Reuters has the buzz on a possible settlement of the Google US antitrust complaint leaked last week:
Microsoft Corp. has agreed to modify its new Vista operating system in response to complaints that its desktop search function puts Google Inc. and other potential competitors at a disadvantage, a source familiar with the case told Reuters on Tuesday.
The U.S. Justice Department and Microsoft are expected to provide details of the proposed changes in a joint report filed in federal court later on Tuesday, the source said, speaking on condition of anonymity.
Stay tuned since the details should be released later today.
Update: Jessica Mintz at the AP has more details from an anonymous source:
Microsoft has agreed to make changes to the design and function of Windows Vista in the area of desktop search, a person familiar with the deal told The Associated Press. The company will fold the changes into a beta version of a Service Pack software update by the end of the year, and will give computer makers the option to install non-Microsoft desktop search applications, said the person, who requested anonymity because the report had not been released.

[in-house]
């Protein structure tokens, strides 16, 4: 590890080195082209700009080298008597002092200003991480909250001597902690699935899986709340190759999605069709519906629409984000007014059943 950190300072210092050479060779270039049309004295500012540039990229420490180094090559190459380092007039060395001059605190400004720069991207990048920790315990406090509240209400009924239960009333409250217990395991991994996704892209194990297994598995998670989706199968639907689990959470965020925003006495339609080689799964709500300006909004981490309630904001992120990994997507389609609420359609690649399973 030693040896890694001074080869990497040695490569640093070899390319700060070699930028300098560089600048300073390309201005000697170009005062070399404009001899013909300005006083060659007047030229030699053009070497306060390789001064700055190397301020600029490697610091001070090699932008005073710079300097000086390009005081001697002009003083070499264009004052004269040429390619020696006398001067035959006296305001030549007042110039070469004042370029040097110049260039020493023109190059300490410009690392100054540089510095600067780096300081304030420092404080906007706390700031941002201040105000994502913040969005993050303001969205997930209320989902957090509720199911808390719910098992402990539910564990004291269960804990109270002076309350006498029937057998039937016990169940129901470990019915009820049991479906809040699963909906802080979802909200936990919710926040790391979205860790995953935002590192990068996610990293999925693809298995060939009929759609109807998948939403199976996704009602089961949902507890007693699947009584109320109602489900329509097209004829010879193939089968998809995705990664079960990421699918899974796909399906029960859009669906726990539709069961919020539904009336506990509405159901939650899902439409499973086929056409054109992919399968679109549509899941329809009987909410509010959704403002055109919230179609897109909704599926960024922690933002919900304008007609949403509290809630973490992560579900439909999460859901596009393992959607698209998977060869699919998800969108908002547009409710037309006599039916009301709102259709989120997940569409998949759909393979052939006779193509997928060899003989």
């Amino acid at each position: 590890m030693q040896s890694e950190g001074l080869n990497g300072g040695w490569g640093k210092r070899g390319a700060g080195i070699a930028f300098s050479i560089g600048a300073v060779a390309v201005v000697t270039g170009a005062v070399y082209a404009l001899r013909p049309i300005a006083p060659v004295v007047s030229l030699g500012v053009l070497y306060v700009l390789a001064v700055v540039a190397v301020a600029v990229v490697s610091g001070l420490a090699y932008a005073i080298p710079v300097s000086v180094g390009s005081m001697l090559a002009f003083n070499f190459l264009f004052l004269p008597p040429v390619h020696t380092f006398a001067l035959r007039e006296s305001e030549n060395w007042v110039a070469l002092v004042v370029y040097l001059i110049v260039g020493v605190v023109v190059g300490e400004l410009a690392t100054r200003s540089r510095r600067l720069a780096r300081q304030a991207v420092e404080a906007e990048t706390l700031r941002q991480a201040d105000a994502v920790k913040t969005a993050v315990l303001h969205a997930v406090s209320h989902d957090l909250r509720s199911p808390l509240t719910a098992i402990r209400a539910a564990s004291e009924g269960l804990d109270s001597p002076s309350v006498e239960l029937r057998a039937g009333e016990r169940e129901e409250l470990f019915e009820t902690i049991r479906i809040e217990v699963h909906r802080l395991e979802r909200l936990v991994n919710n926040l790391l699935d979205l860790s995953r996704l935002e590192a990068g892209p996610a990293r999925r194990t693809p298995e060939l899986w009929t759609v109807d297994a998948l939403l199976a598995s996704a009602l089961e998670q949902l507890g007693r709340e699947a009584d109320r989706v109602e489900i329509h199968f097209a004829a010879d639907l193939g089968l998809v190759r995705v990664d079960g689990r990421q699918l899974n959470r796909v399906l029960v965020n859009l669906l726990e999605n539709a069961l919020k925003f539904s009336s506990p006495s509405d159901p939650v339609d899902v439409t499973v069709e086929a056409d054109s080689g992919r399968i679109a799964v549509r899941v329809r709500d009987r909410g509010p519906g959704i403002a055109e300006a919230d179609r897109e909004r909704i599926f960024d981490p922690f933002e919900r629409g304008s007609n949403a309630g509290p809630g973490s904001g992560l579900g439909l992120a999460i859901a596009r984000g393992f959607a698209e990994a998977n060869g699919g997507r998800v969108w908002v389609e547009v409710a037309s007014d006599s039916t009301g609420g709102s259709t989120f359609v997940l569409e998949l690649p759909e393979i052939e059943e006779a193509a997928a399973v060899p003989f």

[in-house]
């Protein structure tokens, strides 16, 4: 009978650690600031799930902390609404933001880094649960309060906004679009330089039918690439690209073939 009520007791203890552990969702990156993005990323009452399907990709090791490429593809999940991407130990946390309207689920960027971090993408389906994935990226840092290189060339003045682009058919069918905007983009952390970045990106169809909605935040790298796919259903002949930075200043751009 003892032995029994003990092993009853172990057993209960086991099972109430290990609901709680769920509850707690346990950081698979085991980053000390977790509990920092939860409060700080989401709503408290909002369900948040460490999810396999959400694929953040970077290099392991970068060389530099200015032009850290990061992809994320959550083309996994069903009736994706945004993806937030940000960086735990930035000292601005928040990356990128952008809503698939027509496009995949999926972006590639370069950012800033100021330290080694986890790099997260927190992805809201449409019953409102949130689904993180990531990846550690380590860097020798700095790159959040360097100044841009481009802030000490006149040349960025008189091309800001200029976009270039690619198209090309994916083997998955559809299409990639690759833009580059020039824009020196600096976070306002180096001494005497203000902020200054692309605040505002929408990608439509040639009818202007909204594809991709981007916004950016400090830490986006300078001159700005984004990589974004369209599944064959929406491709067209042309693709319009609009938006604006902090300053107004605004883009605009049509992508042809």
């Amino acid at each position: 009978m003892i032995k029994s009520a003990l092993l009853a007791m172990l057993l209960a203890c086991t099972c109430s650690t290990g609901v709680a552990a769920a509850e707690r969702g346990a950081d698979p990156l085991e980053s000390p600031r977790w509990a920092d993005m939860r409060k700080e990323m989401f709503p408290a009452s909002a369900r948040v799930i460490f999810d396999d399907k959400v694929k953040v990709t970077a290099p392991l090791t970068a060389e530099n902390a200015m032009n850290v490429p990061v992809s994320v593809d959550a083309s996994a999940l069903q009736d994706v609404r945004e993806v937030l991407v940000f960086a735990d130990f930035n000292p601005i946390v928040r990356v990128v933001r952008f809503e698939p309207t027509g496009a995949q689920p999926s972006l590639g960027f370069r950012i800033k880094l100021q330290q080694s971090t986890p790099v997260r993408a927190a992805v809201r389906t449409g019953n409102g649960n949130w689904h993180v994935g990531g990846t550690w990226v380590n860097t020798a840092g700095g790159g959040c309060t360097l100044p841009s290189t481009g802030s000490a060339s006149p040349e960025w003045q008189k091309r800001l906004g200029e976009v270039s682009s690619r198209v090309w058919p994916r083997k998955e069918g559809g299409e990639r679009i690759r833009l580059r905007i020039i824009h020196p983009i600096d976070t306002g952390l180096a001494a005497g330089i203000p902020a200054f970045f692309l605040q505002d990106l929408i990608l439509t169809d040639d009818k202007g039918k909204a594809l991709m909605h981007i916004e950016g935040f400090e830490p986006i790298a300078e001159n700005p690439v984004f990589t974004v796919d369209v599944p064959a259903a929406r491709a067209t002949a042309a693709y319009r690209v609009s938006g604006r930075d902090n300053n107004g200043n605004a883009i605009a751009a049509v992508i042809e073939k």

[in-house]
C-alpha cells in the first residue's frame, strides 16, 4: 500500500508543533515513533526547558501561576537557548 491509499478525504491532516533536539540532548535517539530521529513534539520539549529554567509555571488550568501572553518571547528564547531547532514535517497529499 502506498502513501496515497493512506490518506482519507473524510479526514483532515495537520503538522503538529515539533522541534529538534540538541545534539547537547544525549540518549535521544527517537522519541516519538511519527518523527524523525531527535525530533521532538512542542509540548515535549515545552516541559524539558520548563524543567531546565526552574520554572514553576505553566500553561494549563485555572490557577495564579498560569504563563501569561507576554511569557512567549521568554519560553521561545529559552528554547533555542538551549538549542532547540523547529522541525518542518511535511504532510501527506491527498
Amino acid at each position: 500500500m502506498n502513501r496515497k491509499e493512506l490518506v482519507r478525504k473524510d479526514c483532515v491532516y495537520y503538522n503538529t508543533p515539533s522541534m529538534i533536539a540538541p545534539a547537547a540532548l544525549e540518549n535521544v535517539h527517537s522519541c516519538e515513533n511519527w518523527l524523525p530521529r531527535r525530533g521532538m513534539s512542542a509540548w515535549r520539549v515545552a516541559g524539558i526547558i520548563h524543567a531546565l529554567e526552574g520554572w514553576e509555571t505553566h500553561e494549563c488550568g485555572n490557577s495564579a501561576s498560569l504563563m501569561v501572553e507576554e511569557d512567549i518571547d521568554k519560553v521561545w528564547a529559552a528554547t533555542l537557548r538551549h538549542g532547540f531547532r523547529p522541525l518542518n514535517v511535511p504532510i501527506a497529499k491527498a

Update: The leaks were on target. Todd Bishop links to the full status report. I haven’t been shy about stating my belief that Google’s complaint was pretty thin, but evidently there were some state attorneys general who wanted to earn political points by fighting the issue and Microsoft appears to have chosen the path of least resistance to make the problem go away. Since Microsoft is giving up very little, it was probably a wise decision.
As for state attorneys general, Stephen Labaton at the NY Times (who reported the original leak) was reporting the settlement details and quoting the remaining misgivings of Richard Blumenthal, the Connecticut attorney general, even before the settlement was announced. Now I guess we know who was trying their case in the press.